Wool Carder Bee - Anthidium manicatum
Family Megachilidae
(Leaf-cutter Bees, Mason Bees, and allies)
Insects | Bees & Wasps Index | Bees & Wasps Main | Stinging Hymenoptera
Live adult male and female leafcutting bees photographed in the wild at Winfield, Illinois.
Wool Carder Bee - Anthidium manicatum
This insect was introduced into the U.S. from Europe because of its high efficiency in pollinating certain crops, particularly alfalfa grown for seed. Both genders hover near flowers just like flies in the family Syrphidae. The male wool carder bee is significantly larger than its female counterpart, and aggressively patrols a territory, harassing  females (repeatedly attempting to mate by grabbing onto them and holding them immobile as shown in the accompanying photos) and driving off any other insects seeking nectar. Nesting females use the hairs (or "wool") from plant such as lamb's ears to construct their nests

These bees are important pollinators, picking up slack from our slowly disappearing honeybee population. They use cut leaves to construct nests in cavities (mostly in rotting wood). They create multiple cells in the nest, each with a single larva and pollen stored for the larvae to eat. Leafcutting bees are important pollinators of wildflowers, fruits, vegetables and other crops. Leafcutting bees are used in commercial pollination of cash crops such as blueberries, onions, carrots and especially alfalfa.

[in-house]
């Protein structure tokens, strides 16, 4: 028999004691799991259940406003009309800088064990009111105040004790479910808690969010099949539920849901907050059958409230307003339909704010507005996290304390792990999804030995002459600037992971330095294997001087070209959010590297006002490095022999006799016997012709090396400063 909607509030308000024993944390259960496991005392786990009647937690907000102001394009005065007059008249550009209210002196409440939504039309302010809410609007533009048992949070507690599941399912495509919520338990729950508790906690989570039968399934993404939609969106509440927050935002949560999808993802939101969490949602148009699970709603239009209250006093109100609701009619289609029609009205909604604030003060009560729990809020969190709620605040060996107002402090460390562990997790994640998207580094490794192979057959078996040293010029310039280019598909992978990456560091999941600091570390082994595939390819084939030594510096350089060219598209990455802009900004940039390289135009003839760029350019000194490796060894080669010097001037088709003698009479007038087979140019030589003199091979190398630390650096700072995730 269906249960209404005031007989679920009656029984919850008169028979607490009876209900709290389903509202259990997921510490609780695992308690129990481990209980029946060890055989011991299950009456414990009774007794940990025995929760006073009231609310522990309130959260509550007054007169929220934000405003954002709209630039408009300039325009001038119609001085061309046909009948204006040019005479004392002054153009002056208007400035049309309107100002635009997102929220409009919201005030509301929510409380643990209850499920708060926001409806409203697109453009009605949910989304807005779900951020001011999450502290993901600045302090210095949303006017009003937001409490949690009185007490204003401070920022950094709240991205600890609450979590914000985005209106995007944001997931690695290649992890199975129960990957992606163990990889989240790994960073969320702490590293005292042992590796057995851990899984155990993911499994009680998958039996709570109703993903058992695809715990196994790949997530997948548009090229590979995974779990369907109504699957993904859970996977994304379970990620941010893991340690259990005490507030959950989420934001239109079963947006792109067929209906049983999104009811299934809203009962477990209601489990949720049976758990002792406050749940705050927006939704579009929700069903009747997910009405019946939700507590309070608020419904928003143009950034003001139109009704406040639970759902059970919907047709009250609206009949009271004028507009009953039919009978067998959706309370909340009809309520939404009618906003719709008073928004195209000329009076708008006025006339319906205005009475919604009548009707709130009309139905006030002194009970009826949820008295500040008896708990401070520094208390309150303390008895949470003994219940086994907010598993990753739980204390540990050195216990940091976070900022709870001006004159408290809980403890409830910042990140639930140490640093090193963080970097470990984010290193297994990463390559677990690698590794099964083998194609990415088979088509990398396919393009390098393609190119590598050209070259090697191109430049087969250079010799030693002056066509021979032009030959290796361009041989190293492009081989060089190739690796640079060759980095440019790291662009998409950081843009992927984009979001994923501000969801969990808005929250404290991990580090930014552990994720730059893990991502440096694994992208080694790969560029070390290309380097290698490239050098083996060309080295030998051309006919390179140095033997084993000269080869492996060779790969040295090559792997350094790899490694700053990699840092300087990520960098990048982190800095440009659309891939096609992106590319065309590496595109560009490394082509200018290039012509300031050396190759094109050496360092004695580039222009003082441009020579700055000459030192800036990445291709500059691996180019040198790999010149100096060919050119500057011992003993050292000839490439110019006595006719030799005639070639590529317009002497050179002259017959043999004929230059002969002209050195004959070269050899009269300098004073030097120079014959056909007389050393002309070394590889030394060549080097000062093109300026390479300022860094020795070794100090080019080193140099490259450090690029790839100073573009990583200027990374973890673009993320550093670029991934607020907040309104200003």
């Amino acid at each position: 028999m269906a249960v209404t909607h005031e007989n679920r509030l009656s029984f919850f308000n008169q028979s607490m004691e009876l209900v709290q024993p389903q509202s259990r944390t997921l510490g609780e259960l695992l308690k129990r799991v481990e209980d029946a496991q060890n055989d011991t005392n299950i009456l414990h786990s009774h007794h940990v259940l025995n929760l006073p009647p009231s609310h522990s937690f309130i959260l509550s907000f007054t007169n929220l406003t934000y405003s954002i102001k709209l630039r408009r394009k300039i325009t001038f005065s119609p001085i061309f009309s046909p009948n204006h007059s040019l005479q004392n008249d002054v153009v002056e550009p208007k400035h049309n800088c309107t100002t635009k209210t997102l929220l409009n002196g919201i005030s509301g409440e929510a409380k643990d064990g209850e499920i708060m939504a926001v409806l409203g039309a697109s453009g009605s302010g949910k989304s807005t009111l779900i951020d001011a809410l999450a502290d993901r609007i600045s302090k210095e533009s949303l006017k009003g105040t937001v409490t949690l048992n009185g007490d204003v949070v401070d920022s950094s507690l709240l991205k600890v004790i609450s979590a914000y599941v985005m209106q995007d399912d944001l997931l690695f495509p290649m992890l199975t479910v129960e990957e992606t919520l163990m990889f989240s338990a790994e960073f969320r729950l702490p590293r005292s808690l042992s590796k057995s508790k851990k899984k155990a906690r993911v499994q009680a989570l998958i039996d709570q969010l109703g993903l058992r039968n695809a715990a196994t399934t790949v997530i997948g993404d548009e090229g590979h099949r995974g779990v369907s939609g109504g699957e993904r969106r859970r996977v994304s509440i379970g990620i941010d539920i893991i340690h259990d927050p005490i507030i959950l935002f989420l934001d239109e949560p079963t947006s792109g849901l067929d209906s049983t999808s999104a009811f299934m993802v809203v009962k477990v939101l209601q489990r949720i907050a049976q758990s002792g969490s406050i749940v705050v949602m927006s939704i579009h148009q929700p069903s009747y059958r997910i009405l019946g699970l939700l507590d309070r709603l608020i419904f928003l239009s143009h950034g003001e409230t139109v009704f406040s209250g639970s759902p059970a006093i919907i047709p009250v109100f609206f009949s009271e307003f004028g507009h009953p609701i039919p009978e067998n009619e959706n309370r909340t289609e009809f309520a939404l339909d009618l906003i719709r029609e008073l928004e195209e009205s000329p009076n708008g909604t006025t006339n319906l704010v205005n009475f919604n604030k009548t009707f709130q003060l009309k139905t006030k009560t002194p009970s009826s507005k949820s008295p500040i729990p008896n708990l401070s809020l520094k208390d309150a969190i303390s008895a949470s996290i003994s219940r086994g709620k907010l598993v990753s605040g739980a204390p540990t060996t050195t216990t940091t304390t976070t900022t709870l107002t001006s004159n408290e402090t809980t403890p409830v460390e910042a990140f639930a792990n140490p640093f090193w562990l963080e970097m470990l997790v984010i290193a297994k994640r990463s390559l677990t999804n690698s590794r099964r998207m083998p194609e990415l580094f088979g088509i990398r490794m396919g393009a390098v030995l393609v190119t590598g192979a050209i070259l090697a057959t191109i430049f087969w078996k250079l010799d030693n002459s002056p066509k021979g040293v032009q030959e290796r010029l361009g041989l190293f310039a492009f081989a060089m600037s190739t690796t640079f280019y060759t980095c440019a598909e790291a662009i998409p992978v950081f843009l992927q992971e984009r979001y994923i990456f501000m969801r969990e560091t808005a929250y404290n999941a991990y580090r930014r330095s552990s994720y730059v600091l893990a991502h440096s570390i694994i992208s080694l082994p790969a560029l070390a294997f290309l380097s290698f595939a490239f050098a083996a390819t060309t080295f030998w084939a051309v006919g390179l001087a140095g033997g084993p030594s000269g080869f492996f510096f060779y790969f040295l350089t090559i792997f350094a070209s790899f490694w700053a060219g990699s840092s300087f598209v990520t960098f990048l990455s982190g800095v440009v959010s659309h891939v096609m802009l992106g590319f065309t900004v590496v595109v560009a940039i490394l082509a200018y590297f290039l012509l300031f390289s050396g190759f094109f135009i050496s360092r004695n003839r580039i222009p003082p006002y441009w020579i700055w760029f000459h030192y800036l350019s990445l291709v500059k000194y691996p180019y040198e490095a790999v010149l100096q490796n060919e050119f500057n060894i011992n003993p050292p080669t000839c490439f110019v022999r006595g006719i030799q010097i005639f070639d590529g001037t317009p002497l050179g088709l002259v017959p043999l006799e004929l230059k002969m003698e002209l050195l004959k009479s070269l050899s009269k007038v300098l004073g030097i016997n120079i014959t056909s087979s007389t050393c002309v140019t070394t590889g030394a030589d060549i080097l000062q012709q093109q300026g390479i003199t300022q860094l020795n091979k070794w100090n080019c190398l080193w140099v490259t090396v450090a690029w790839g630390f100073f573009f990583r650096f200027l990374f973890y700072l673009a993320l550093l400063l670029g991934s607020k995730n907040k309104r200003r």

Wool Carder Bee - Anthidium manicatum
Male Wool-carder Bee
In the wild, these bees are extremely aggressive, and harass any other insects vying for nectar. Both males and females are protective of their nectar sources. During the summer of 2005, these bees are abundant here near Chicago - many patches of flowers are overrun completely, and other pollinators driven off.
Wool Carder Bee - Anthidium manicatum
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Order Hymenoptera: Bees, Wasps, & Ants
Hymenoptera (Latin for membrane wing) is a vast assemblage of insects second only to Coleoptera (beetles) in the number of described species. Hymenoptera number some 115,000 species - of which 18,000 live in North America. Hymenopterans inhabit a wide variety of habitats, and show an incredible diversity in size, behavior, structure and color.
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